Lore Rogers, a research scientist and son of a lumberman, and Caleb Scribner, an artist and game warden, opened this museum in 1963. What they created isn’t a mere collection of artifacts but rather a tour through time. Over here is a replica of a sparse, dirt-floored 1820 camp; over there is its more accommodating 20th-century counterpart, complete with bunkhouse and dining quarters. The early saws give way to their gasoline-powered successors, and harnesses and haying tools yield to internal-combustion engines. In all, it’s a museum that paints a vivid picture of the past, and of the men and women who built the region.

Katahdin Woods and Waters | Millinocket

Standing in the shadow of Mount Katahdin on the eastern border of Baxter State Park, this National Monument encompasses more than 87,000 acres of wilderness in Penobscot County. At the center of the park is the Katahdin Woods and Waters Scenic Byway, which features 89 miles of roads, as well as access points for hiking trails, paddling spots, and campsites. Park property also includes the East Branch of the Penobscot River, which offers excellent fishing, canoe trips, and whitewater rafting opportunities.
Quoddy Bay Lobster in Eastport is a great spot for a northern Maine lobster roll.
Photo Credit : Amy Traverso

Guide to Northern Maine | Where to Eat

Quoddy Bay Lobster | Eastport

Lobster doesn’t get any fresher than what’s served at this family-owned fish store and lobster shack sited on a working pier in Eastport. Chopped claw, tail, and knuckle meat is tossed with a hint of mayo (Miracle Whip, if you prefer) or drizzled with butter, mounded in a toasted and buttered split-top roll, and gilded with a meaty claw. The views over Passamaquoddy Bay to Campobello Island seal the deal. Choose from junior, regular, or jumbo size.Open seasonally from the middle of May until the middle of October. Named a 2016 Yankee Editors’ Pick for “Best Lobster Roll Experience.”

Canterbury Royale | Fort Fairfield

To experience one of Maine’s fanciest French restaurants, trek to Fort Fairfield. There, Canterbury Royale immerses guests in an intimate and elegant setting, with fine china, crystal, and silver adorning tables and elaborate wood carvings accenting the dining rooms. Guests order entrées for their five-course candlelit meal in advance, choosing from 20-plus possibilities, including pheasant under glass and lobster thermidor. Open year-round. Named a 2017 Yankee Editors’ Pick for “Best Fine Dining.”

Cohill’s Inn | Lubec

Order a pint of Guinness and drink in the views over the Lubec Narrows and Johnson Bay while enjoying a hearty burger, shepherd’s pie, or a locally sourced special. Open seasonally from the middle of May until the middle of October. Named a 2014 Yankee Editors’ Pick for “Best Seaside Pub.”

Misty Meadows | Grand Isle

Comfort foods, including traditional Acadian dishes, are prepared from farm-fresh, organic ingredients and served in a rustic, family-friendly combo café/farm store. The outdoor seating, with views of Mount Carmel and the working farm, is especially nice. Open seasonally from the middle of April until the middle of October. Named a 2015 Yankee Editors’ Pick for “Best Farm Store.”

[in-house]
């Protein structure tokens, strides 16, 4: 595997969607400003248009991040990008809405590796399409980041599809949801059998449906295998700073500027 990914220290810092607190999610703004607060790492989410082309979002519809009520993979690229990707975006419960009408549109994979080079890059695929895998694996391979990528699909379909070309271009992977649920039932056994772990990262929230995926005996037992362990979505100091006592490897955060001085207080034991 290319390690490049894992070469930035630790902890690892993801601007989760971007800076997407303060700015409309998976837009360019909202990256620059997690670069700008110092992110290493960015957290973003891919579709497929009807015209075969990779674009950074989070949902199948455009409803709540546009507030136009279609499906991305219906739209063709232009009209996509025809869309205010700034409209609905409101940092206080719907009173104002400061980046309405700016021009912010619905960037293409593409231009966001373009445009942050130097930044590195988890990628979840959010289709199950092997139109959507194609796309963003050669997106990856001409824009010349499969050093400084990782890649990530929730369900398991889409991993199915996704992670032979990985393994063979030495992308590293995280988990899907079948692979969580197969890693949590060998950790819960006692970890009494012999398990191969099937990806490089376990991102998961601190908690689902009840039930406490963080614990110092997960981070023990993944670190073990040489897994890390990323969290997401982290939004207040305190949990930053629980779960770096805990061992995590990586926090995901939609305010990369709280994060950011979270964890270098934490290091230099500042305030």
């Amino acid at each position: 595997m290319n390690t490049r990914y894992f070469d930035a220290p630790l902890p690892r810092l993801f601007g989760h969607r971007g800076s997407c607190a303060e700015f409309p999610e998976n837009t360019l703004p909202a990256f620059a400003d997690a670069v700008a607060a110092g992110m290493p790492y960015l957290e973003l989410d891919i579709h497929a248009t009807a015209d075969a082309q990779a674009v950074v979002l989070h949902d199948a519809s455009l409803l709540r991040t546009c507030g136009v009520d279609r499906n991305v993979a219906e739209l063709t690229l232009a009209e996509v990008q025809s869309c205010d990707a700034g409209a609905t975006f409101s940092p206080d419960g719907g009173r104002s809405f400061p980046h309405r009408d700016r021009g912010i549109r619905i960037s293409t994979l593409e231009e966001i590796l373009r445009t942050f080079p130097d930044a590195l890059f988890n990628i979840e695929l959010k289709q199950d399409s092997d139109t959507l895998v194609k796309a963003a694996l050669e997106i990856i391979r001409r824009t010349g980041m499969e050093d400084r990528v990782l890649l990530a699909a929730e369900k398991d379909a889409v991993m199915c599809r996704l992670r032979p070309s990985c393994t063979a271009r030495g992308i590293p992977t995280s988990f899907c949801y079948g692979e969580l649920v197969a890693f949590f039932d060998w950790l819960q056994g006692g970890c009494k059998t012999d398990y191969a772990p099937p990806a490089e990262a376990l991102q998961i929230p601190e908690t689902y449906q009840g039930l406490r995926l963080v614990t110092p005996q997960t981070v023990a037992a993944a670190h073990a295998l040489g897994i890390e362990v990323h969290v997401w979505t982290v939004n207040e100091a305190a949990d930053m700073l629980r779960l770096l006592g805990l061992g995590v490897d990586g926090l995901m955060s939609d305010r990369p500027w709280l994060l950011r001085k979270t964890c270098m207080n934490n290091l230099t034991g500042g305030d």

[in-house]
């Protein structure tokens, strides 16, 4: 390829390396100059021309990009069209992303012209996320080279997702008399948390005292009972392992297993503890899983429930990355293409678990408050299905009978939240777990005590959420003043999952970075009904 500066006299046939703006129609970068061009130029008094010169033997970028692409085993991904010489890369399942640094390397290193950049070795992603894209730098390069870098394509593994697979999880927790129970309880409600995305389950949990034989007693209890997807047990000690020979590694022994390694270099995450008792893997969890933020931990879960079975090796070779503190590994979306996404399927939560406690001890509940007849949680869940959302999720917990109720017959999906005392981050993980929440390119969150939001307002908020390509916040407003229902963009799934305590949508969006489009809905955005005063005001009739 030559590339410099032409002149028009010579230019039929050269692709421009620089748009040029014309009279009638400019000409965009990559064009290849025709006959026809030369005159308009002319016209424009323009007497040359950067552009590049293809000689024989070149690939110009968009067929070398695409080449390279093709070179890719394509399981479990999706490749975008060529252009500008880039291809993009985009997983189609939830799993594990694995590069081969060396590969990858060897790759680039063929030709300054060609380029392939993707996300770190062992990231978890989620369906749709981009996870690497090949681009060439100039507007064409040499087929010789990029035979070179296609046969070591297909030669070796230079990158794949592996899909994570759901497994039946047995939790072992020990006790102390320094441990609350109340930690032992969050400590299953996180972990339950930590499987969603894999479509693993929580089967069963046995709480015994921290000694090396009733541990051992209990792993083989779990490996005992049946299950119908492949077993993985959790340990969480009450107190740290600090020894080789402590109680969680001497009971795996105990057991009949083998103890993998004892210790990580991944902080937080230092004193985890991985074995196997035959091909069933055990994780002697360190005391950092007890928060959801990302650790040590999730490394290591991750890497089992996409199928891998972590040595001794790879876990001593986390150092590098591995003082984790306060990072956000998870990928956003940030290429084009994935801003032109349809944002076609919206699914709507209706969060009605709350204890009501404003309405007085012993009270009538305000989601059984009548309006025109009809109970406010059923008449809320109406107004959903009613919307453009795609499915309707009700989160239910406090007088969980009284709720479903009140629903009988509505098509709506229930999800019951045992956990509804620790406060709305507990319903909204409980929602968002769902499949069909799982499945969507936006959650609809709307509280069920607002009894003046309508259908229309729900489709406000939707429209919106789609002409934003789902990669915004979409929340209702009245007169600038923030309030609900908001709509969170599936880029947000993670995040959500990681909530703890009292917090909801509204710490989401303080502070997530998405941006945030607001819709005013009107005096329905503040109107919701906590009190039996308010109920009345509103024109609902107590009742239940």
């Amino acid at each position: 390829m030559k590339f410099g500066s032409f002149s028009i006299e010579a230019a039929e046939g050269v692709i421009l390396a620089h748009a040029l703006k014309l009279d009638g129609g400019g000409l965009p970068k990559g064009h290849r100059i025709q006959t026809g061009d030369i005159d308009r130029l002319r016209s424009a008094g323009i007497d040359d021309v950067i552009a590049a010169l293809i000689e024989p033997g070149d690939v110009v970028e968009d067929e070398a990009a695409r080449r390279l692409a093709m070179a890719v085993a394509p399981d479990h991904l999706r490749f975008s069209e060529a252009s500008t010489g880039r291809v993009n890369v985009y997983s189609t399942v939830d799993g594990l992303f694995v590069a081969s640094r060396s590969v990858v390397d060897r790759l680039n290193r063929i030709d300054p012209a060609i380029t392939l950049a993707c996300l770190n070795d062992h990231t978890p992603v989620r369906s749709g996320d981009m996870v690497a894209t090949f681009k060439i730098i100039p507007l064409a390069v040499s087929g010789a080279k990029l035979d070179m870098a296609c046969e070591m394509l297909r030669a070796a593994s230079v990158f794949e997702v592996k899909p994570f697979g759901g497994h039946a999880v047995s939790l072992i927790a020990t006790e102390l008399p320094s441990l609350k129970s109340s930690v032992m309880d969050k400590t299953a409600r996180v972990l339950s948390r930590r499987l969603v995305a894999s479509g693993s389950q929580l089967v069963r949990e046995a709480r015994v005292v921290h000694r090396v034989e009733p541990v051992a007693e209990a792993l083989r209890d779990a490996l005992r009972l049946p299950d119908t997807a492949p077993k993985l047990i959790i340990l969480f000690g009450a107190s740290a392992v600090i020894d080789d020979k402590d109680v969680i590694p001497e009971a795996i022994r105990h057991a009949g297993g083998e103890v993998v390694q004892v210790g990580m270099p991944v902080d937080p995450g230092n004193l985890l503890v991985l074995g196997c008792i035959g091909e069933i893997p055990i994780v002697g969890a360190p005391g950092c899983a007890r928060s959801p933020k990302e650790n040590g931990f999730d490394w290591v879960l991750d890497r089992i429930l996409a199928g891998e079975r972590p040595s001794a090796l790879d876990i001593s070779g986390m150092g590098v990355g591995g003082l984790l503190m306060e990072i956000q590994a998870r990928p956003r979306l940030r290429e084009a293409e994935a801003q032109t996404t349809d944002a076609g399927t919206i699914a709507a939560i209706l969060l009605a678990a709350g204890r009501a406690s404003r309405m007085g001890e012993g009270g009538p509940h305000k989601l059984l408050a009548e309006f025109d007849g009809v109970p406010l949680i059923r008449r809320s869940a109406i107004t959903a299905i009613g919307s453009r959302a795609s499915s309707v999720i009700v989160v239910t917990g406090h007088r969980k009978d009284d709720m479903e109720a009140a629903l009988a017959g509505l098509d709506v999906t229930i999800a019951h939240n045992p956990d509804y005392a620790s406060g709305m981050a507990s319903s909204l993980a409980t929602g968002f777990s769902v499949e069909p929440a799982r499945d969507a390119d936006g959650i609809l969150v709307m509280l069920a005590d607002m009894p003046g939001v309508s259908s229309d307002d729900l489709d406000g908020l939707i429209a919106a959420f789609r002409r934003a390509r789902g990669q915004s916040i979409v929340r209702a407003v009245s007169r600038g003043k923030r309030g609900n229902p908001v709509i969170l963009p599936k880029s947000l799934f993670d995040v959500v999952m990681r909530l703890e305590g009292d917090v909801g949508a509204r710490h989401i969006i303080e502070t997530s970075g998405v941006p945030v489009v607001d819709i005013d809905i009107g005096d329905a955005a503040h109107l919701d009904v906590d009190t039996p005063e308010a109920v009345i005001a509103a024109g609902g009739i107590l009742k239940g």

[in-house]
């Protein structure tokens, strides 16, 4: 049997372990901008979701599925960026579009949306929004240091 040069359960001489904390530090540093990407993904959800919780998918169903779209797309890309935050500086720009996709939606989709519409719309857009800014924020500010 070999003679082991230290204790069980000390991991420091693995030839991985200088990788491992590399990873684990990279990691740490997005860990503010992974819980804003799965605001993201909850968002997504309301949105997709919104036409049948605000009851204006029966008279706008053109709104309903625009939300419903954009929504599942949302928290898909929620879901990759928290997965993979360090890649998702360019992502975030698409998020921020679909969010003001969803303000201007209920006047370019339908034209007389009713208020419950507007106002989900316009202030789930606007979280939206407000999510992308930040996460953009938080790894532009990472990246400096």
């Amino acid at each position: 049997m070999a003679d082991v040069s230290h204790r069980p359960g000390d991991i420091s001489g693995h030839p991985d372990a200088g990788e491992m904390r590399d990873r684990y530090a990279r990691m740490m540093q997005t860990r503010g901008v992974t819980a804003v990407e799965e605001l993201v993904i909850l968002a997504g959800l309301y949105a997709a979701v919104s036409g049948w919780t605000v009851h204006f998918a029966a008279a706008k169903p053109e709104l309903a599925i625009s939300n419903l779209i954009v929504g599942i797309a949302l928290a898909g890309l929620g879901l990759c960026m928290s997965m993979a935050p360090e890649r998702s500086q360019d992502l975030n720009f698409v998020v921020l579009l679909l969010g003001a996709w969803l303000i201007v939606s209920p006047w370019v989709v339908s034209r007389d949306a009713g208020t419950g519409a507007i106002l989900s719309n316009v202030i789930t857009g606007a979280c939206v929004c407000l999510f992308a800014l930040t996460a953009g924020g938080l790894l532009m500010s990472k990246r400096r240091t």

The Moose Mountain view at the Lodge at Moosehead Lake
Photo Credit : Jumping Rocks/Courtesy of Lodge at Moosehead Lake

Guide to Northern Maine | Where to Stay

The Lodge at Moosehead Lake | Greenville

The call (or at least a killer view) of the great outdoors awaits at this AAA 4-Diamond property. Set near one of the most iconic lakes in New England, this nine-room resort offers the chance for visitors to get away and get pampered. Packages include the “Decompression,” in which guests are treated to in-room wine-and-cheese service, gourmet breakfasts, and a moonlight canoe ride. The “Moosehead Sampler,” meanwhile, features expert-led moose safaris and a picnic lunch atop Mount Kineo.

The Birches Resort | Rockwood

In places, Moosehead is as wide as most lakes are long, but for years families have been drawn to the narrow passage at its midpoint, where you’ll find the Birches’ lakeside lodge and cabins at Rockwood, a village of camps and marinas at the mouth of the Moose River. Forget unpacking — you’ll want to get out on the porch and into the water. Here, tucked into the woods as though it’s been there since the dawn of time, the Birches makes disconnecting easy.

Gorman Chairback | Greenville

The Appalachian Mountain Club has restored and renovated this historic sporting camp, turning it into an alternatively powered green experience. Savor home-cooked meals, paddle across Long Pond, and hike 70 miles of trails on 66,000 acres of conserved lands. Named a 2012 Yankee Editors’ Pick for “Best Lakeside Wilderness Lodge.”

New England Outdoor Center | Millinocket

NEOC’s Twin Pine campus edging Millinocket Lake and overlooking Katahdin puts the best of Maine’s adventures at your fingertips. Join guided rafting trips or moose safaris, paddle the region’s lakes and streams, hike the peaks, and return to a full-service base with cabins, restaurant, lounge, and other frills. Named a 2014 Yankee Editors’ Pick for “Best Adventure Resort.” This post was first published in 2019 and has been updated. 

See More: Best of Maine 2020 | Hall of Fame